Polenta and Tomatoes by Martha Stewart
I am really trying. No gluten, meat…all veggies, all the time. Interesting food. Do not open a can of peas and sit on the couch eating out of the can while watching the news. That is not interesting. I’m better than that.
I troll the web. Type in polenta…then tomatoes. Up pops Martha Stewart’s “Sautéed Polenta with Roasted Tomatoes” which it turns out is absolutely delicious. I finally, five years after sampling creamy buttery polenta in Romania, managed to approximate that wonderfulness. The polenta is topped with cherry tomatoes sautéed in olive oil, balsamic vinegar and brown sugar which results in the perfect texture/taste/look…it is everything you would imagine—a little tart, a little sweet, bright with the oil of olives, a little salty, would have been ‘a little tarragony but I’ve never used tarragon and couldn’t find it at the local pretty good store. Put the tomatoes on top of the polenta, sprinkle with ricotta (should have been the creamy not the salad kind but oh well) and drizzle with balsamic vinegar and olive oil. How could that not be good?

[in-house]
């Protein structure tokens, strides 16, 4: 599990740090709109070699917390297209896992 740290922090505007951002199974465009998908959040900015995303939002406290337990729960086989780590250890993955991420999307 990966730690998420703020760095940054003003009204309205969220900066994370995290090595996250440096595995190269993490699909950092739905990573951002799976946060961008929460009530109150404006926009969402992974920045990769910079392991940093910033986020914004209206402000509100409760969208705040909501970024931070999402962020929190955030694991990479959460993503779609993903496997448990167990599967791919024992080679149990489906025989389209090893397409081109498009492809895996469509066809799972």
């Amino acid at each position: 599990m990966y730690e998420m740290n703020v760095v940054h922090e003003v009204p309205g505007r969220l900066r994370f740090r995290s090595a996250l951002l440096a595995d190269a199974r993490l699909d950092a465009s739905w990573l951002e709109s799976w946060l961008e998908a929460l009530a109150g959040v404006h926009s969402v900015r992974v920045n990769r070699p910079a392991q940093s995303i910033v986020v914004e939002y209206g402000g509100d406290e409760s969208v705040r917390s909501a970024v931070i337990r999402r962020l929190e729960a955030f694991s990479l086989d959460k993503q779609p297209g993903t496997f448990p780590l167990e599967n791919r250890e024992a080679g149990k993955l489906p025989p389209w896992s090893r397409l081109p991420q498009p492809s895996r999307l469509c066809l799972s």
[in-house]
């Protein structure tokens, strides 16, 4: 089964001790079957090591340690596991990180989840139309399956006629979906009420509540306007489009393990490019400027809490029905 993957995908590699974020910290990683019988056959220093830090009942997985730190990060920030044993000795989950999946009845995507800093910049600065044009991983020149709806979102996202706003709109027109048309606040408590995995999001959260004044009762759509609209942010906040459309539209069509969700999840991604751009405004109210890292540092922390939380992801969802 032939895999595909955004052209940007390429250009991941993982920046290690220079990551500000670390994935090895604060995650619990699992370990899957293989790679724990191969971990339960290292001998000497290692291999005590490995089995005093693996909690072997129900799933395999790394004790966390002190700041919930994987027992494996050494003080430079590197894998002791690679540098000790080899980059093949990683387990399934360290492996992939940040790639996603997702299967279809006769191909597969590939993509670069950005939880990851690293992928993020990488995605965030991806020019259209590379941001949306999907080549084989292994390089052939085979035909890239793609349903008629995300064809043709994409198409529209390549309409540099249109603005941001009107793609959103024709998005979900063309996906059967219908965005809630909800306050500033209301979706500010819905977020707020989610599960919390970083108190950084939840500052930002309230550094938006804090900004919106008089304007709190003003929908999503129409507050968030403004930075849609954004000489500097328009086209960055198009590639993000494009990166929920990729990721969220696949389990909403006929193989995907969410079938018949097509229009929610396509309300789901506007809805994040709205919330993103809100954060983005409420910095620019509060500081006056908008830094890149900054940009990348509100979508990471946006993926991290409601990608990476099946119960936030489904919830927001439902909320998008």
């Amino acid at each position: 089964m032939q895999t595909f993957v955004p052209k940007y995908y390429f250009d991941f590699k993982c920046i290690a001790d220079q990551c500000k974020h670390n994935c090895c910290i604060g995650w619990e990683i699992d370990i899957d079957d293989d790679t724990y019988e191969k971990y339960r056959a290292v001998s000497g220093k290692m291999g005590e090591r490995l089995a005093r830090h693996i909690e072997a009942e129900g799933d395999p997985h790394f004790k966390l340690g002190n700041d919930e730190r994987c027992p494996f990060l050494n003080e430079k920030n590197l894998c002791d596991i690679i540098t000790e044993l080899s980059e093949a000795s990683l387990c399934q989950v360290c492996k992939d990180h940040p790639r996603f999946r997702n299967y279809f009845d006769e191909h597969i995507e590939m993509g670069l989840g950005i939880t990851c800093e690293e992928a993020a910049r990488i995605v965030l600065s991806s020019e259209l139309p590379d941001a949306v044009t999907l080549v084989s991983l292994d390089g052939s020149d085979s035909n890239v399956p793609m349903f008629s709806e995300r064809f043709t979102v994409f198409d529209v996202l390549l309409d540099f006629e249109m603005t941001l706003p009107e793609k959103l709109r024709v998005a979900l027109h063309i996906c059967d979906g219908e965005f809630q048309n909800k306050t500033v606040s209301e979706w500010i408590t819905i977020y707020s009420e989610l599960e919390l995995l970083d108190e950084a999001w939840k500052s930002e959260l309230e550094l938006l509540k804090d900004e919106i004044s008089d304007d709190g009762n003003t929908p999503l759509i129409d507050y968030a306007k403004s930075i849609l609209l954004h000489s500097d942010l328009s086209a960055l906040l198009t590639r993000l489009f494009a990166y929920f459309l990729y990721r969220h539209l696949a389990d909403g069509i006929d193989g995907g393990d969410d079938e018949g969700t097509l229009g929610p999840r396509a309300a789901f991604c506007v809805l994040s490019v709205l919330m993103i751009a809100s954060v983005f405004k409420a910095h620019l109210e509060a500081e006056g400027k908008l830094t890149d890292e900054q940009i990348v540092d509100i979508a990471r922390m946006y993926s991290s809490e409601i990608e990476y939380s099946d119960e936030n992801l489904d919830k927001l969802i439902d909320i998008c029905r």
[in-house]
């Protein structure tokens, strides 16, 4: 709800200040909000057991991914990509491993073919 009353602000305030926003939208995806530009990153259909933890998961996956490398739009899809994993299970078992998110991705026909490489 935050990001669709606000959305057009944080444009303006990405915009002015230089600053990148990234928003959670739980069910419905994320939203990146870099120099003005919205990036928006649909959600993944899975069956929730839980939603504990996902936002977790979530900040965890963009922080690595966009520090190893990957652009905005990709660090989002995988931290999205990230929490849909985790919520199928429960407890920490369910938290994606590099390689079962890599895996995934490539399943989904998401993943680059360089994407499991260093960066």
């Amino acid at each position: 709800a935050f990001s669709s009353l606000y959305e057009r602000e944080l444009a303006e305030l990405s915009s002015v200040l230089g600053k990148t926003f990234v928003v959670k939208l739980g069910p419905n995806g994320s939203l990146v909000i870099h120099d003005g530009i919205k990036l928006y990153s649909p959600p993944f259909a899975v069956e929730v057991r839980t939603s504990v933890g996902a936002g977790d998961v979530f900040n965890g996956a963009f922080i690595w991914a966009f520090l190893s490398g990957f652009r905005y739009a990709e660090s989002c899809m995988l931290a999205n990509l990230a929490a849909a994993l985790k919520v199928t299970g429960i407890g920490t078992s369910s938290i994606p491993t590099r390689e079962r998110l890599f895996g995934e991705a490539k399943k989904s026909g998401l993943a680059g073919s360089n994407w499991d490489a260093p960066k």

Of course there is a catch. It takes forever to make and it is extremely messy. The good part is that I came home early from work (do not chastise me—I must work 24 hours in the next two days), put on my Scandinavian film/television MOOC and poured some nice (but cheap) Australian wine. Then I proceeded to cook.
I’m writing this before I start the dishes so that I won’t say bad things about the recipe because of the drudgery involved afterward.
Here are the problems Martha did not mention and they all involve that simple corn product—polenta. First of all you need a really really deep pot because polenta bubbles and splatters no matter the degree of heat. And, since the trick to creamy is cooking it forever you can easily splatter a larger area than you intended to clean until next spring. Then the worst part is after you’ve chilled it and cut into wedges the recipe says ‘sear until light golden….’ Therein lays the pain. Polenta does not change to golden brown without a struggle. If the heat is too high it splatters every surface within six feet with tiny missiles of fire and goop, if too low it takes minutes, quarter hours, the whole damn afternoon (it only seems like that). And the recipe makes enough little lovely golden triangles for a feast with your extended family in the Italian countryside. On the other hand the tomato topping is just enough for two delicate people who want ice cream afterward. What’s that lopsidedness about anyway?
There I’ve said it all and I’m not even through with the lectures or the wine or the dishes. What DOES one do with 27 perfectly gilded leftover polenta triangles the next day?